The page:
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Under the deal Governor George Pataki announced December 13, the state-controlled Empire State Development Corporation will use its power of condemnation to take the property from its unwilling private owners and turn it over to the Times for a 52-story corporate headquarters along Eighth Avenue between 40th and 41st streets.
The outlines of the deal were reported in the Times as it developed last year, but a city official's affidavit in a lawsuit and documents disclosed in recent weeks in response to Freedom of Information requests show there are what even the city itself calls "huge" additional costs to taxpayers that officials had not revealedabout $79 million.
The property's present owners charge that the Times used its clout as a powerful newspaper publisher to grab the valuable land away from them through a sweetheart deal with city and state government.
"You just don't think things like that can happen in this country," said Scot Cohen, who runs his family's B & J Fabrics, a garment district fixture since 1958 in a 16-story office building that the Times wants to demolish. "You work hard to build something up, and then someone who is bigger than you can take it away."
The Times denied that the deal was skewed in its favor. "We believe that the deal is a fair one for both sides in light of the benefits the city will receive and the risks the company is taking," spokeswoman Catherine Mathis said in an e-mail interview. She said the Times has risked building even if the real estate market turns down.
But documents show that another developer said he was willing to undertake the risk of building a 50-story office tower on the site with no subsidy on the property's cost. After the Times expressed interest, the city and state abandoned previous plans to seek bids on the property, which is privately owned but in the Times Square redevelopment area.
Instead, the state and city signed off on a sole-source deal in which the Times and its politically connected partner, Forest City Ratner Companies, are to get the property under a long-term lease for $85.6 millionwell below market value, according to an expert at M.I.T. The deal also includes $26.1 million in tax cuts for the Times and a break on payments that substitute for property taxes.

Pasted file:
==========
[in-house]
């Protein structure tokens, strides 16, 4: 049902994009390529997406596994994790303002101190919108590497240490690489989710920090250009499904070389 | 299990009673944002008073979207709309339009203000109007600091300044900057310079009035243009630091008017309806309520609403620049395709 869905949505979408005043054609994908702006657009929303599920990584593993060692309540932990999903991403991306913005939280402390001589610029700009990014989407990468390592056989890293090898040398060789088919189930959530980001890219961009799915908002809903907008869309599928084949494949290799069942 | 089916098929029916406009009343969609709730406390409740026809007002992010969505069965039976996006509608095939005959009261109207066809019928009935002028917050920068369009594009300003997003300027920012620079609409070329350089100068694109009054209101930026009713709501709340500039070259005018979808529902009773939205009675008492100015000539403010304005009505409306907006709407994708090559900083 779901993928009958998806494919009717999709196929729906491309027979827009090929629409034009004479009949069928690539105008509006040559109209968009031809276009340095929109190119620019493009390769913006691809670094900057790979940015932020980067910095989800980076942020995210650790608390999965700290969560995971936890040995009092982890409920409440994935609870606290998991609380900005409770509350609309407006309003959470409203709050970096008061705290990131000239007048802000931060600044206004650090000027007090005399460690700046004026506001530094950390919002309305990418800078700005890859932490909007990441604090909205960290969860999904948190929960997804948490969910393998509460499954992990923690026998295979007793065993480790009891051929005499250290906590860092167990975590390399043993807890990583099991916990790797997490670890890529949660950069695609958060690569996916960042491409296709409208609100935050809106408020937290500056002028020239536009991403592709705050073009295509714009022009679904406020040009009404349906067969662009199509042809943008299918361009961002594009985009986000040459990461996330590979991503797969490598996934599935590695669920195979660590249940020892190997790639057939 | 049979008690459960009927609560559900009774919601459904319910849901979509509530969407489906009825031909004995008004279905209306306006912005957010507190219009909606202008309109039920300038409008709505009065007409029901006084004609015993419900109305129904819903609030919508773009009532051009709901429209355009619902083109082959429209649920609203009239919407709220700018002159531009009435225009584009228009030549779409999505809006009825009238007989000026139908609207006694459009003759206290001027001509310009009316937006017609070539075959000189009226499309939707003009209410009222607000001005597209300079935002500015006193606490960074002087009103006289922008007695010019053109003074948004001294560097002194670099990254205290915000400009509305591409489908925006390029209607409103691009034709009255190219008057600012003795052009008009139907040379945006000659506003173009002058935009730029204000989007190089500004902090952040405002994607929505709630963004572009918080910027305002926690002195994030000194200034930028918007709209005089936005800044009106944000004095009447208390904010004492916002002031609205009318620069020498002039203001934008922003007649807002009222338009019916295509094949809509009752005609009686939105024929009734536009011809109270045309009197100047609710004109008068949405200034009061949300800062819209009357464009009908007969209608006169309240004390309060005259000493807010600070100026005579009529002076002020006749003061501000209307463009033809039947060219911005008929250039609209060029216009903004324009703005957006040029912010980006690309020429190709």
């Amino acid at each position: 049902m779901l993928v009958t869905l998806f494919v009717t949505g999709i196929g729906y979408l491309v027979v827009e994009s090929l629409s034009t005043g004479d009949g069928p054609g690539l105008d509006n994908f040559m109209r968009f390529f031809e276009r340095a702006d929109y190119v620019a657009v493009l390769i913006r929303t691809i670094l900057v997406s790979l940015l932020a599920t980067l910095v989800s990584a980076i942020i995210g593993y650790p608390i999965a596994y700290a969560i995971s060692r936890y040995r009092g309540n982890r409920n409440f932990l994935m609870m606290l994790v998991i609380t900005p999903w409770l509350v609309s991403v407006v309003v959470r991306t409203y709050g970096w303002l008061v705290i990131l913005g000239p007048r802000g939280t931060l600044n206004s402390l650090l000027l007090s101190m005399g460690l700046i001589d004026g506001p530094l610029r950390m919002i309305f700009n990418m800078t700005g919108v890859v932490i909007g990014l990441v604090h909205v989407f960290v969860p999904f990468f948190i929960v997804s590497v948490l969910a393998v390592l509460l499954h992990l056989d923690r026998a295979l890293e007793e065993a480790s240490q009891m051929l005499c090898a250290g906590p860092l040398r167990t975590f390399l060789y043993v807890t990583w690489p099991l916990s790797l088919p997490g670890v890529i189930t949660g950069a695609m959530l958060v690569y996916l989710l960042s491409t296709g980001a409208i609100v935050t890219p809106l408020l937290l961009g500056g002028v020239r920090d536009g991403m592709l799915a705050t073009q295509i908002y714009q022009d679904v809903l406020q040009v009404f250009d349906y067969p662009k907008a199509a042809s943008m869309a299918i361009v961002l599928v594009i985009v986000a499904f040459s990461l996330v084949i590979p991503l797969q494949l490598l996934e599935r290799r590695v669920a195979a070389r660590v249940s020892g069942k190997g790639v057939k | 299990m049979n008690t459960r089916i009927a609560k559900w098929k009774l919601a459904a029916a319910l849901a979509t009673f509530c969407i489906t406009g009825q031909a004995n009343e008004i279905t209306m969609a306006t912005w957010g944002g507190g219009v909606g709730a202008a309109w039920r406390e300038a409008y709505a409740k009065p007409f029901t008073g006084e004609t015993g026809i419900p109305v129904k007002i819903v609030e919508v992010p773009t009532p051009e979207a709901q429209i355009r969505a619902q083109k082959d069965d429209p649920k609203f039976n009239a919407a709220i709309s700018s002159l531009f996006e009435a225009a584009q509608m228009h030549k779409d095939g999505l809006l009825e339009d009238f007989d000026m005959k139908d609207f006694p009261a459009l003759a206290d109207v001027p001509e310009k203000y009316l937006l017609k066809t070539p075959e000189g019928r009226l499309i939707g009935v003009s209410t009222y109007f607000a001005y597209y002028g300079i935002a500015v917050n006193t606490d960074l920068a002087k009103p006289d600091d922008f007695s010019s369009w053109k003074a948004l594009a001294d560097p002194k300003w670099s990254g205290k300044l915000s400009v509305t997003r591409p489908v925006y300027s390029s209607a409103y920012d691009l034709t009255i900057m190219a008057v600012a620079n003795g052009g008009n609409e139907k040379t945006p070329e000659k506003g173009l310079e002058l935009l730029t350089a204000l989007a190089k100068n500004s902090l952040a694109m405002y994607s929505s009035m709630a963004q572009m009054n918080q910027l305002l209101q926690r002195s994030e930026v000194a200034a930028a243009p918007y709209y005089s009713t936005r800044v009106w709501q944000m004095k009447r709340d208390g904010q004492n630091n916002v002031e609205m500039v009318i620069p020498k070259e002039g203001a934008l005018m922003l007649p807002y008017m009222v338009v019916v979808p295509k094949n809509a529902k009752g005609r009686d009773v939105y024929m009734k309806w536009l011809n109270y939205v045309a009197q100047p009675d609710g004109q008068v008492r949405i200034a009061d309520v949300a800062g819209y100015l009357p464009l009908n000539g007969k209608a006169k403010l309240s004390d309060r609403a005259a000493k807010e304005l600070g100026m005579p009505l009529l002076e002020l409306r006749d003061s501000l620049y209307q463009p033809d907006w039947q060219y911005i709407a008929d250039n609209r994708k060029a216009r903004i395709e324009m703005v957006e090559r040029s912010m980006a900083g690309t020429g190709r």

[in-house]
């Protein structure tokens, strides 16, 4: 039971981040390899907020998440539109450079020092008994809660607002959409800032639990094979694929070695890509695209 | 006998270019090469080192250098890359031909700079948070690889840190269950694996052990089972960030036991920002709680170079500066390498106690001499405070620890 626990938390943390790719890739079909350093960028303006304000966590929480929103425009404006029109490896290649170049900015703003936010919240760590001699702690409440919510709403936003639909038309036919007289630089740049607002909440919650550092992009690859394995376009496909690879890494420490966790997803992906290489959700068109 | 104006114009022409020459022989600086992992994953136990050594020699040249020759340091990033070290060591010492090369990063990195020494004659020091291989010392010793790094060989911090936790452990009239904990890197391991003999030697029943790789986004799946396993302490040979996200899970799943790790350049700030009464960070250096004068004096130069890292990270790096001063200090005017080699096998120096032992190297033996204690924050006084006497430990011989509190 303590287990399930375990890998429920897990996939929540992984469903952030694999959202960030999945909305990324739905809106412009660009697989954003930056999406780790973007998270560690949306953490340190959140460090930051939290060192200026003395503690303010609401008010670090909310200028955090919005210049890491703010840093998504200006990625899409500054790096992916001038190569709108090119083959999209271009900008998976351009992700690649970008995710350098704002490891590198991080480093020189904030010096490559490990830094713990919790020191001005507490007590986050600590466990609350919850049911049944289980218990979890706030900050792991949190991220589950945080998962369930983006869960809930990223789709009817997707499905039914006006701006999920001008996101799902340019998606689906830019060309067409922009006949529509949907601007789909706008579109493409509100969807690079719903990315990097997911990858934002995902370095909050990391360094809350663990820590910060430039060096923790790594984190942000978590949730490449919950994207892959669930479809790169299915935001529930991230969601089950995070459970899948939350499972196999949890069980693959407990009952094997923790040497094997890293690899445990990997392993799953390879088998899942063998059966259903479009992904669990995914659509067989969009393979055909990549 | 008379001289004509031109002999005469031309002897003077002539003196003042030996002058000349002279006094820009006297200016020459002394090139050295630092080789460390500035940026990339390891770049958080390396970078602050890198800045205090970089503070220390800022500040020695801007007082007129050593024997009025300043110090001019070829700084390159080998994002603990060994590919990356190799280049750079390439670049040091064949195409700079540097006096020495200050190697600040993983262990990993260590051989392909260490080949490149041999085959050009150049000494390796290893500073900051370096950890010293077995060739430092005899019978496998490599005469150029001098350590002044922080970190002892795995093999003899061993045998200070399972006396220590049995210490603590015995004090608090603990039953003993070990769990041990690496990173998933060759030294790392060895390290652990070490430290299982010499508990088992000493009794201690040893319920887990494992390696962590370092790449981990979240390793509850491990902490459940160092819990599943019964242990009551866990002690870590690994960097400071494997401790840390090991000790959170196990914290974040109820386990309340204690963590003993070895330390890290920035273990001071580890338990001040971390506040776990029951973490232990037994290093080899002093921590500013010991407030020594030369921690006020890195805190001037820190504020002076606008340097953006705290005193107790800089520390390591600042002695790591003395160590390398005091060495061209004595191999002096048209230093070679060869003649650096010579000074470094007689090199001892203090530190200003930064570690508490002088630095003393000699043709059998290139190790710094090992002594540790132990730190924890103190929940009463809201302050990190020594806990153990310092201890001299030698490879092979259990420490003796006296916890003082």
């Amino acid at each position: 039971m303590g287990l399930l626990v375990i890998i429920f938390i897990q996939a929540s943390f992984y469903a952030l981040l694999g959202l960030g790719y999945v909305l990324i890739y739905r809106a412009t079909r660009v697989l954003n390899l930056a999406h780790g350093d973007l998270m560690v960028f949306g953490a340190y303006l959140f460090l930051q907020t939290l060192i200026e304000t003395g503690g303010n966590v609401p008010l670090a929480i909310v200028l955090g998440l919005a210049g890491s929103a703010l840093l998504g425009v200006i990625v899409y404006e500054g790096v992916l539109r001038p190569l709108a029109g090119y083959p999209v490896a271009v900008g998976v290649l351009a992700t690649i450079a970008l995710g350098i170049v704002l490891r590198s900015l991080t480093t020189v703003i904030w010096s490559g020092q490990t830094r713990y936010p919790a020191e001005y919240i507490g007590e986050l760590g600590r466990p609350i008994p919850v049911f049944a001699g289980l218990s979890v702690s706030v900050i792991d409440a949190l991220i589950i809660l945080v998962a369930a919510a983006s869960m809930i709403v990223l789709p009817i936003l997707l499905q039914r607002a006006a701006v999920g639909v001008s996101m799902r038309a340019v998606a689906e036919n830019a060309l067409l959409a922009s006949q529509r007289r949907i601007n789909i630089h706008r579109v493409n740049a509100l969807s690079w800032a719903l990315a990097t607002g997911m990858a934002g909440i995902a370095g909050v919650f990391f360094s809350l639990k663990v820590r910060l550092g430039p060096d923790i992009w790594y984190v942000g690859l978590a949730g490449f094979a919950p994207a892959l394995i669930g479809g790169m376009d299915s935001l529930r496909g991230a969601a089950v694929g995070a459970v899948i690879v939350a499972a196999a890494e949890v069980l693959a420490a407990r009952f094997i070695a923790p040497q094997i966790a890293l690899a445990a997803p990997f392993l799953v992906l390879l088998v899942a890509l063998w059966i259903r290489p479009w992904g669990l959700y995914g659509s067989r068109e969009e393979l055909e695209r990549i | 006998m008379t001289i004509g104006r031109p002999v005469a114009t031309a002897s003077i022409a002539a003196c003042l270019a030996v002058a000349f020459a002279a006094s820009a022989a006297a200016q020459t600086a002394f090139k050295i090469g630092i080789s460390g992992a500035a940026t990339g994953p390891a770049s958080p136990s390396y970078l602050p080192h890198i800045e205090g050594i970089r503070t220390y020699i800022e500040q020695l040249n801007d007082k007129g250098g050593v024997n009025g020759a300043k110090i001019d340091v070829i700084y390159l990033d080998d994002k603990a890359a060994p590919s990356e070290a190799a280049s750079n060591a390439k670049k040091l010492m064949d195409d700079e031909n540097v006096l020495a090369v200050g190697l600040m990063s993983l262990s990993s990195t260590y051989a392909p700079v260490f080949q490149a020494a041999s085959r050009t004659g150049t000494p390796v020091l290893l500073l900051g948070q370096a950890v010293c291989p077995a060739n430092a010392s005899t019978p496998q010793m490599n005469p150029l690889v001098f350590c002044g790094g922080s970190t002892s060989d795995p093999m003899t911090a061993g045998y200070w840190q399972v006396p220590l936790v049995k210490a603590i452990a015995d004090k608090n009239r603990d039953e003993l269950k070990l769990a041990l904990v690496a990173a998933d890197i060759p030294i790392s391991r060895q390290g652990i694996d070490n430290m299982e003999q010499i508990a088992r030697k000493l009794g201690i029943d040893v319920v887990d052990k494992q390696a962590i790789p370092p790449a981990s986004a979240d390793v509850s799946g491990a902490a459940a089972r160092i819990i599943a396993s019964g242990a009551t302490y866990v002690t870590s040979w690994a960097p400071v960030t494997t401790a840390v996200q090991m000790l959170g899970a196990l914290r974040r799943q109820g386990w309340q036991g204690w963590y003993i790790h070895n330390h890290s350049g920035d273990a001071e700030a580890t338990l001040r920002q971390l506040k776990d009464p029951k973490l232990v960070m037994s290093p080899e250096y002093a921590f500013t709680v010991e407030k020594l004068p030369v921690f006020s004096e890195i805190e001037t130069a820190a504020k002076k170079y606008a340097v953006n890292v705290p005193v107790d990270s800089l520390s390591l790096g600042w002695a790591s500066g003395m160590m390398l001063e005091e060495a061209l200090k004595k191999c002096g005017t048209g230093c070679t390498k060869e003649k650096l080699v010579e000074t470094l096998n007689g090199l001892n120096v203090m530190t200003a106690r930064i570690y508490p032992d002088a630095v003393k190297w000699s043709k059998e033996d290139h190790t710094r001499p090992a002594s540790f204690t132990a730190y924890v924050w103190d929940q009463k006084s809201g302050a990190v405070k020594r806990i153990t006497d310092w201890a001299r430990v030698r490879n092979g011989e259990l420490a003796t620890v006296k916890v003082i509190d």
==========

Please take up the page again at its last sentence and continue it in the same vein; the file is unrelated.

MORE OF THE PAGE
If the court sets a higher condemnation price than $85.6 million, the developers would have to lay out the extra money. But the sweetener in the deal is that the Times and Forest City will be able to deduct the extra cost as an 85 percent credit against the payments they make in lieu of property taxes (called "PILOT"). This means taxpayers will cover all costs above $85.6 million, an amount described as "huge" in a city memo.
Just how "huge" a windfall city officials expect to give the Times has been a carefully guarded secret. Both the city and state economic development agencies have declined to answer any questions for this article and refused to release property appraisals. The Times said it did not do an appraisal.
But in an affidavit filed at state Supreme Court in Manhattan, city Economic Development Corp. senior vice president Raffaela Petrasek confirmed that city officials expect the Times to get years of subsidies from the city treasury to pay for the high cost of its land deal.
Petrasek did not quote a dollar figure, but admitted that the Times and Forest City would be able to reduce their PILOT payments for up to "six years after the construction of the project was completed."
The payments, after phasing in for the three to four years the deal permits for construction to be completed, run about $14 million a year. The developers' 85 percent break during this span would be worth at least $79 million, an attorney for the opponents said. The Times and Forest City get to charge interest on the money they advance above $85.6 million, and it's subtracted from the PILOT.
Despite the high price tag, Petrasek contends in her affidavit that the deal is justified because the city would still get much more money in PILOT payments in the long run than it now collects in property taxes on the site.
But that ignores an alternative: Another developer, Gary Barnett of Intell Management and Investment Company, said he had offered to build a 50-story office tower on the site without the "cap" the Times is getting.
State officials have questioned whether he could deliver, but Barnett responds that his company developed the 50-floor Planet Hollywood building in Times Square without a public subsidy.
The site, as seen from Eighth Avenue and 40th Street
photo: Stefan Hester
William Stern, chairman of the state economic development agency in the mid 1980s, said he also believed the property was worth far more than the Times will pay. He said anything over $85.6 million becomes "a direct subsidy from the treasury," and called the decision to cap the cost "bizarre."